Spring 2024

Unless otherwise noted, all events are free and open to the public. All events are subject to change.

paintbrush

 

 

January

Continuing Through Feb. 10

Souvenirs of Ruin: Piranesi and the Birth of Western Tourism

Giovanni Battista Piranesi (Italian, 1720-1778), Aquaduct.

Giovanni Battista Piranesi (Italian, 1720-1778), Aquaduct.

The Trout Gallery, Weiss Center for the Arts
Gallery hours: Mon.–Sat. 10–4; closed on major holidays and Dec. 19–Jan. 4.

Italian artist, archaeologist and architect Giovanni Battista Piranesi (1720-78) combined his multidisciplinary interests to produce dramatic depictions of Roman temples, aqueducts, monuments and ruins. In the 18th century, Piranesi's prints often inspired travelers to embark on the Grand Tour through Europe. Some tourists then brought home an engraving by Piranesi to commemorate their experiences among these newly excavated sites. Other travelers, such as Commodore Jesse Duncan Elliott (1782-1845), a former Dickinson College Trustee and resident of Carlisle, acquired eclectic collections of antique fragments during their Mediterranean travels. Curated by Emily Angelucci '24, this exhibition features a wide selection of Piranesi's romanticized perspectives of Roman ruins alongside Elliot's artifacts, which include pieces of the Parthenon, sarcophagi and statuary. Seen in dialogue with Elliot's antiquities, Piranesi's prints demonstrate the Grand Tourists' shared desire for tangible connections to the ancient world.

Continuing Through April 6

Disruptive: Unruly Texts, Provocative Pictures 

Image: Suzanne McClelland (American, b. 1959), Pussy, 2002, letterpress on linen pulp paper, 14.6 x 22.5 in. (37.15 x 57.15 cm). The Trout Gallery, Gift of Eric Denker ‘75. 2010.8.1. 

Image: Suzanne McClelland (American, b. 1959), Pussy, 2002, letterpress on linen pulp paper, 14.6 x 22.5 in. (37.15 x 57.15 cm). The Trout Gallery, Gift of Eric Denker ‘75. 2010.8.1. 

The Trout Gallery, Weiss Center for the Arts
Gallery hours: Mon.–Sat. 10–4; closed on major holidays and Dec. 19–Jan. 4.

Across a diverse selection of prints, sculpture, photographs and drawings, this exhibition presents disruptive combinations of texts and images. Dating from the 19th century to the present day, the works on display employ visual and semantic tactics that are surprising, satirical and, sometimes, unsettling. Individual objects feature captions, labels, speech banderoles, narratives and poems, as well as words and letters shaped into artful forms. 

Jan. 31 Through Feb. 24
Opening Reception: Jan. 31, 5:30 p.m.; Artist's Talk: 6 p.m.

Joe Meiser: Viridian Fractal Supernova

entangled_paradox_high_tech_supernova (detail). Joe Meiser.

“Viridian Fractal Chiaroscuro” digital print, 2024.

Goodyear Gallery, Goodyear Building (Cedar Street entrance), 595 West Louther Street
Gallery hours: Tues.-Fri. 3-5 p.m. and Sat. 2-5 p.m.

The series entangled_paradox_high_tech_supernova includes hundreds of AI-generated prints representing the tensions and paradoxes inherent in the posthuman experience. A second series Viridian Fractal Chiaroscuro grapples with our shifting human identity and consciousness, the mechanical/biological transformation of our bodies, and the redefinition of our socioeconomic landscape.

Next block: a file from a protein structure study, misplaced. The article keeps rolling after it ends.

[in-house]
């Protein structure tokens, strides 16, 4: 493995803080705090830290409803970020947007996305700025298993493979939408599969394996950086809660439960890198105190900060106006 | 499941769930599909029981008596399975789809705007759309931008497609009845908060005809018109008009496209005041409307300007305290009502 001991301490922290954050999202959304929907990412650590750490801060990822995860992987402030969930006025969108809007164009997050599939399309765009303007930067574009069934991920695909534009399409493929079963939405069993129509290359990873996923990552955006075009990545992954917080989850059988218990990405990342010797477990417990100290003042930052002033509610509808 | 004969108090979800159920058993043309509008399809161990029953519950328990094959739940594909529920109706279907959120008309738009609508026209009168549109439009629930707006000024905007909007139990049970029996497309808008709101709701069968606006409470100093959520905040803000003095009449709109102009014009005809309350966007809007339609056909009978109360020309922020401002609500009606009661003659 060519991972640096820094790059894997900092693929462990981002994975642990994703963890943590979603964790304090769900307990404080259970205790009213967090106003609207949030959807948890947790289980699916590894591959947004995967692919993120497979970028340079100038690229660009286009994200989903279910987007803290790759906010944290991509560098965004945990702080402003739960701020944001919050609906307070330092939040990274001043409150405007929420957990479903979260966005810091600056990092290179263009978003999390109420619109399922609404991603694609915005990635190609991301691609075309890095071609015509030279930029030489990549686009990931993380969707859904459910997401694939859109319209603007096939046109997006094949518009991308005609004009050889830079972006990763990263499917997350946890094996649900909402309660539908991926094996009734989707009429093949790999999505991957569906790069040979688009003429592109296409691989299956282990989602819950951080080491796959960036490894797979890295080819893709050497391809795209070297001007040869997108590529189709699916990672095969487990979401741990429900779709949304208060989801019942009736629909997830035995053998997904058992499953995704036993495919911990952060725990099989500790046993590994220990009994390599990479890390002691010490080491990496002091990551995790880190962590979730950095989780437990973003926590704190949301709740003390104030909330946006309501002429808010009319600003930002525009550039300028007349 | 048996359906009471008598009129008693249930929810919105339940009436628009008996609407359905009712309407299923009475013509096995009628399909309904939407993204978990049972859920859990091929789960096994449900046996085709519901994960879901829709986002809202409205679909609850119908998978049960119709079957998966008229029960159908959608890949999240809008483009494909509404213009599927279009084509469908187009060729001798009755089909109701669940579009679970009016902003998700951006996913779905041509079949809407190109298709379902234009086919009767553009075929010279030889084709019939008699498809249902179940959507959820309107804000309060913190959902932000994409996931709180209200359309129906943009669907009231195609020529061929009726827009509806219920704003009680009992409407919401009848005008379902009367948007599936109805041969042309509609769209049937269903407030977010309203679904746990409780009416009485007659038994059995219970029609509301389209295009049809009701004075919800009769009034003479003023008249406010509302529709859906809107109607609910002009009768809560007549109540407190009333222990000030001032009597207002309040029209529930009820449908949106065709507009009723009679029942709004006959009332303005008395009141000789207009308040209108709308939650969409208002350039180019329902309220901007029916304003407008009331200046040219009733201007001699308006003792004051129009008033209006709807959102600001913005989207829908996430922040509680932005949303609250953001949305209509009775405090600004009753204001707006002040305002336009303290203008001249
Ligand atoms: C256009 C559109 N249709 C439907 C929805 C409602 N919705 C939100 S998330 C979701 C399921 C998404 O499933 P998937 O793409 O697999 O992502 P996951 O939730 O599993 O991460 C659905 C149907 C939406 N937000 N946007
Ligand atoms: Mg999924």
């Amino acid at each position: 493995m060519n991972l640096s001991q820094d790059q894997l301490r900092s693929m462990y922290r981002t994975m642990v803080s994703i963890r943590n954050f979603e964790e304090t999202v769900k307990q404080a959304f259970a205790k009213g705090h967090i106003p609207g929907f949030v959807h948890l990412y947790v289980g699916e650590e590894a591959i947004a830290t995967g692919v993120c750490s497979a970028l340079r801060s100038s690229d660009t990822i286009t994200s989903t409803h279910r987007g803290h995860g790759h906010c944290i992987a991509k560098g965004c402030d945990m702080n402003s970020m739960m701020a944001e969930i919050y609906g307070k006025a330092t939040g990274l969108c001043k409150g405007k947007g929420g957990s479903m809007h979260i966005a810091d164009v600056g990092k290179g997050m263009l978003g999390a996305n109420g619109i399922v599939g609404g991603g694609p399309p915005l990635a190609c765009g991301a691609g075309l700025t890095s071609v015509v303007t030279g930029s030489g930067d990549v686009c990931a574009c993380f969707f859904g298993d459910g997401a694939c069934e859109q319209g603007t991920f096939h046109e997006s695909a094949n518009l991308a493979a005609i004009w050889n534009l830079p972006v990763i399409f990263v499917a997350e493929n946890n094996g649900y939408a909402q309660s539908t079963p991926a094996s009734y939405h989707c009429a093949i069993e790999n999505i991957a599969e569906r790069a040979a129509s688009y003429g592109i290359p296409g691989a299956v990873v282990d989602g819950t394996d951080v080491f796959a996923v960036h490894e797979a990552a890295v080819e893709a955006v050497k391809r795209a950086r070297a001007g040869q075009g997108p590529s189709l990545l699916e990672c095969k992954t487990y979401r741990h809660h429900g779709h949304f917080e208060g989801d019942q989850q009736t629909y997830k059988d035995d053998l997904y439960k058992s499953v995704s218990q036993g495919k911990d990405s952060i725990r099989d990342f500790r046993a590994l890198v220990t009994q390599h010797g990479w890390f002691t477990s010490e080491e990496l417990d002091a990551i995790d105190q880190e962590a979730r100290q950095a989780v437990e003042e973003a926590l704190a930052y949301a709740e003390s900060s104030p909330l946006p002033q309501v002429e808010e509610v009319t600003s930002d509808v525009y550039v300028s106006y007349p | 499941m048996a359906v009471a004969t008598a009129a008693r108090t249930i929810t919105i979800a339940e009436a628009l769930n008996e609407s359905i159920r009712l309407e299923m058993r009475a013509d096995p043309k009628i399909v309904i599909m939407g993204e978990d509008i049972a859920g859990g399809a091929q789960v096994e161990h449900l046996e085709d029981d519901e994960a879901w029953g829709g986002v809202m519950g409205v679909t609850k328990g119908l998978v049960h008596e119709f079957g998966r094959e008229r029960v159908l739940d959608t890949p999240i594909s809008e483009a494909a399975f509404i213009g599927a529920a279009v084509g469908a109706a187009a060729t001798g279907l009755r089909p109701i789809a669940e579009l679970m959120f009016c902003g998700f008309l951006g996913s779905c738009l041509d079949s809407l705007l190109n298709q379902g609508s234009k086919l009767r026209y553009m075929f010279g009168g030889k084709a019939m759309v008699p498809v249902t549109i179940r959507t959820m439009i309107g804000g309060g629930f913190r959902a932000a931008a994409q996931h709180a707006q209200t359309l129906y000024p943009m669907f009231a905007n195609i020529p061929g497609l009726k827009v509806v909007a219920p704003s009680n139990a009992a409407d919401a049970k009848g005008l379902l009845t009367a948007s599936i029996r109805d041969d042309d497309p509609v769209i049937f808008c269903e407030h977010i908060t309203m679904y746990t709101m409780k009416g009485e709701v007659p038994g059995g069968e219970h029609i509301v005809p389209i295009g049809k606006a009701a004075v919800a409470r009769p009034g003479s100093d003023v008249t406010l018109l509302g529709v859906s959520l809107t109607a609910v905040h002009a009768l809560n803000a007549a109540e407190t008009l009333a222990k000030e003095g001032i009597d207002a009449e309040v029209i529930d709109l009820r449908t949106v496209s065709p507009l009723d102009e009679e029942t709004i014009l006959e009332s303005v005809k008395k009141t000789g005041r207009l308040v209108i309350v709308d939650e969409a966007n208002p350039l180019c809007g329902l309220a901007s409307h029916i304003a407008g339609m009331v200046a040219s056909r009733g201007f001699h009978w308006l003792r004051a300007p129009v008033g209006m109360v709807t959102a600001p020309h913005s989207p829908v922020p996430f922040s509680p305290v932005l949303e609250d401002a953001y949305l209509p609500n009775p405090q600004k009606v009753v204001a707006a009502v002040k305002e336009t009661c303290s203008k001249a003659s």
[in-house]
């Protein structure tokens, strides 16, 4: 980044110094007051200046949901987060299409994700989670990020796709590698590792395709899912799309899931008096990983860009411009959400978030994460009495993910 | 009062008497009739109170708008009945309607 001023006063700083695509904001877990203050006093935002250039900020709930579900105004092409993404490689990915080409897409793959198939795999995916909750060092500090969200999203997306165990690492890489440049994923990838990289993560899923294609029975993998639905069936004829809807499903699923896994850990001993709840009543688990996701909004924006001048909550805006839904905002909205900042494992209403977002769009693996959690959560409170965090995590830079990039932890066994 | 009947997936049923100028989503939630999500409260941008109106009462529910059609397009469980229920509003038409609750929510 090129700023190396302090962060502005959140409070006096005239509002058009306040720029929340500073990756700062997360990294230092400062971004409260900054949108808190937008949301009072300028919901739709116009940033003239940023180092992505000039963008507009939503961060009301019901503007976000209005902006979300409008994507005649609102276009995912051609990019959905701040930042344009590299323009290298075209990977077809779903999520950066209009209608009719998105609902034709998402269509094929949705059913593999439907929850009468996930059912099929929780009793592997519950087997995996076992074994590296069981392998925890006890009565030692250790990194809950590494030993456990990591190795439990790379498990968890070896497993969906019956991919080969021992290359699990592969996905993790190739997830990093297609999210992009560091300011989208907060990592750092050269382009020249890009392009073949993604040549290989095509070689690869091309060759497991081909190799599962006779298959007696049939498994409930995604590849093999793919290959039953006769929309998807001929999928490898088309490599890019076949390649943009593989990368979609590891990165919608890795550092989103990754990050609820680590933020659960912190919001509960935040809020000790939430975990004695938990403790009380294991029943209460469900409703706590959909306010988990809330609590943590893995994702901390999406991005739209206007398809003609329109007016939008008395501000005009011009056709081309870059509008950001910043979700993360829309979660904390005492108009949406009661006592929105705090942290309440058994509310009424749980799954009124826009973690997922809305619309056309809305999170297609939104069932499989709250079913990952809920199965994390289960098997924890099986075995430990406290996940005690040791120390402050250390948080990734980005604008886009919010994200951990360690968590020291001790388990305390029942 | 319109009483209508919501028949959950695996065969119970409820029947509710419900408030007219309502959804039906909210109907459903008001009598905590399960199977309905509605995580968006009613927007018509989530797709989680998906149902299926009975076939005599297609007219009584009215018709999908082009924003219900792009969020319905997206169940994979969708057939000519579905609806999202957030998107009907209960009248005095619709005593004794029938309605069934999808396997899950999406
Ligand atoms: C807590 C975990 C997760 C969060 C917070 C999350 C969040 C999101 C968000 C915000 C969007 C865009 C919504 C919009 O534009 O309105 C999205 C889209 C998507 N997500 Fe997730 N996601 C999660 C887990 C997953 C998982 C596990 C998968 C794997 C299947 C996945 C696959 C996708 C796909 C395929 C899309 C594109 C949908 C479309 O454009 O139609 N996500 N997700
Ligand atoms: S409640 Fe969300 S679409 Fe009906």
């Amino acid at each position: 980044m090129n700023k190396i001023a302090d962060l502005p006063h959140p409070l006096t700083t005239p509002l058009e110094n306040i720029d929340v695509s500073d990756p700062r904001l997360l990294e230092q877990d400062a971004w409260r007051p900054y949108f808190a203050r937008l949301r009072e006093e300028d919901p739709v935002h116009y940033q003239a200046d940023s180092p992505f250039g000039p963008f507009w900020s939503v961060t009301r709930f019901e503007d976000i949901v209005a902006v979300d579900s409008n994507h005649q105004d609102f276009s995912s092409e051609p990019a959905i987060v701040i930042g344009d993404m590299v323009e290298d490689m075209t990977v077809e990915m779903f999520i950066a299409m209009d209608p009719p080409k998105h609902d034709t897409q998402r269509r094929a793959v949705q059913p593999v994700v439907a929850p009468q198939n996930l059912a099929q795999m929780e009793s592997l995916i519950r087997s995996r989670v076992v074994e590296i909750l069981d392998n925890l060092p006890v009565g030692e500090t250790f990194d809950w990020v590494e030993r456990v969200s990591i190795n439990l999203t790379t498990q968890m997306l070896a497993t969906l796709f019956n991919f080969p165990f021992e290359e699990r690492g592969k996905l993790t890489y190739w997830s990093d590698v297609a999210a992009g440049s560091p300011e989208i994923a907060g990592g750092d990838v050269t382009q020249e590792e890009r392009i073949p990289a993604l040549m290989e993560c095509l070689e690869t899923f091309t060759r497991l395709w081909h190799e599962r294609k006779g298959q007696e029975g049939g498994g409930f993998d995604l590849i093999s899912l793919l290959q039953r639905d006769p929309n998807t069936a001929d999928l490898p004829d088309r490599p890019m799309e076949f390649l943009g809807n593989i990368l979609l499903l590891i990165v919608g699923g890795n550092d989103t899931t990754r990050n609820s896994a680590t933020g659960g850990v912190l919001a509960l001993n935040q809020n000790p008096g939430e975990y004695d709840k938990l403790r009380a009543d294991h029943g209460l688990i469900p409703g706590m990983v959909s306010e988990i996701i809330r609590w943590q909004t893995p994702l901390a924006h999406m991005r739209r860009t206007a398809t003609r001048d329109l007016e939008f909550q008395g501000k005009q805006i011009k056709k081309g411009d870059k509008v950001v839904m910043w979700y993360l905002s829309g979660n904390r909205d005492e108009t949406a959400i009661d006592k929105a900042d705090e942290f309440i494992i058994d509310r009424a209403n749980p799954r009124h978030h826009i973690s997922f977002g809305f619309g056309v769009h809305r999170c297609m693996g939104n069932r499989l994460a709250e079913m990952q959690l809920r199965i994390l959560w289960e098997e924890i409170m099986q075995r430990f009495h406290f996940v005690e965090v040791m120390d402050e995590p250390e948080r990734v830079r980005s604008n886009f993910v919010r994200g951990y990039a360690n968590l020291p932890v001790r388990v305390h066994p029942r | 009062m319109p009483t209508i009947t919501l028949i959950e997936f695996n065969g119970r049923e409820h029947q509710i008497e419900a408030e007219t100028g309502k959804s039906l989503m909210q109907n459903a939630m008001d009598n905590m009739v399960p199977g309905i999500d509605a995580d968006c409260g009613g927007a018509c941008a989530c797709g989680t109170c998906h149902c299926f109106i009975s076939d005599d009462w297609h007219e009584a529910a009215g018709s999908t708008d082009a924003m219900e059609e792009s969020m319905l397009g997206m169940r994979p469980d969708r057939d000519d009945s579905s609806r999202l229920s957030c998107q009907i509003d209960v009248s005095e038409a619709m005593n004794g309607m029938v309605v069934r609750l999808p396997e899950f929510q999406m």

Joe Meiser is a digital artist whose creative practice examines questions about the human experience, our collective and individual values and ephemerality. He has exhibited his artwork in venues across the United States and beyond, including The South Bend Museum of Art in South Bend, Ind.; Museo de las Artes in Guadalajara, Mexico; Texas Tech University in Lubbock, Tex.; K Space Contemporary in Corpus Christi, Tex.; and the Torrance Art Museum in Los Angeles, Calif. Meiser earned his BFA at Northern Kentucky University and his MFA at Ohio University. He has participated in residencies at the Virginia Center for the Creative Arts and the Vermont Studio Center, and he regularly gives presentations about his artwork at universities and conferences. Meiser lives in Lewisburg, Pa., where he teaches courses on sculpture, digital sculpture and drawing at Bucknell University. 

Jan. 31 Through Feb. 28
Closing Reception: Wednesday, Feb. 28, 5:30–7 p.m.

Conversations Over Clay

conversations over clay, pottery, ceramics, art, goodyear,

CASD High School and; Dickinson students collaborate during last fall’s clay workshop.

Gallery 204, Second Floor, Weiss Center for the Arts

 An exhibition of collaborative works made by Carlisle High School and Dickinson College students last fall during the Conversations Over Clay workshop with guest-artists Kevin Snipes and Peter Morgan. This community-engagement project was made possible with support from the Center for Civic Learning & Action. Artworks will be donated to Carlisle’s Empty Bowls fundraiser, with proceeds benefitting the local food bank Project Share.

 

February

Continuing Through Feb. 10

Souvenirs of Ruin

The Trout Gallery, Weiss Center for the Arts
Gallery hours: Mon.–Sat. 10–4; closed on major holidays and Dec. 19–Jan. 4.

View full description above.

Continuing Through Feb. 24

Joe Meiser: Viridian Fractal Supernova

Goodyear Gallery, Goodyear Building (Cedar Street entrance), 595 West Louther Street
Gallery hours: Tues.-Fri. 3-5 p.m. and Sat. 2-5 p.m.

Joe Meiser's exhibition in the Goodyear Gallery explores the complexities of our ever-deepening relationship with technology. See full description above.

Continuing Through April 6

Disruptive: Unruly Texts, Provocative Pictures 

The Trout Gallery, Weiss Center for the Arts
Gallery hours: Mon.–Sat. 10–4; closed on major holidays and Dec. 19–Jan. 4.

See full description above.

Feb. 23 to April 6

Opening Reception: Feb. 23, 5 p.m.

The Boundaries Imagined: Louisa Chase: Paintings, Drawings, Prints, 1875-2003

Louisa Chase (American, 1951-2016),
Untitled, 1982, oil on canvas, 16 x 14 in. (40.6 x 35.6 cm), Estate of Louisa Chase, courtesy of Hirschl & Adler Modern, New York, Photo by Eric Baumgartner `‘79.

 

The Trout Gallery, Weiss Center for the Arts
Gallery hours: Mon.–Sat. 10–4; closed on major holidays and Dec. 19–Jan. 4.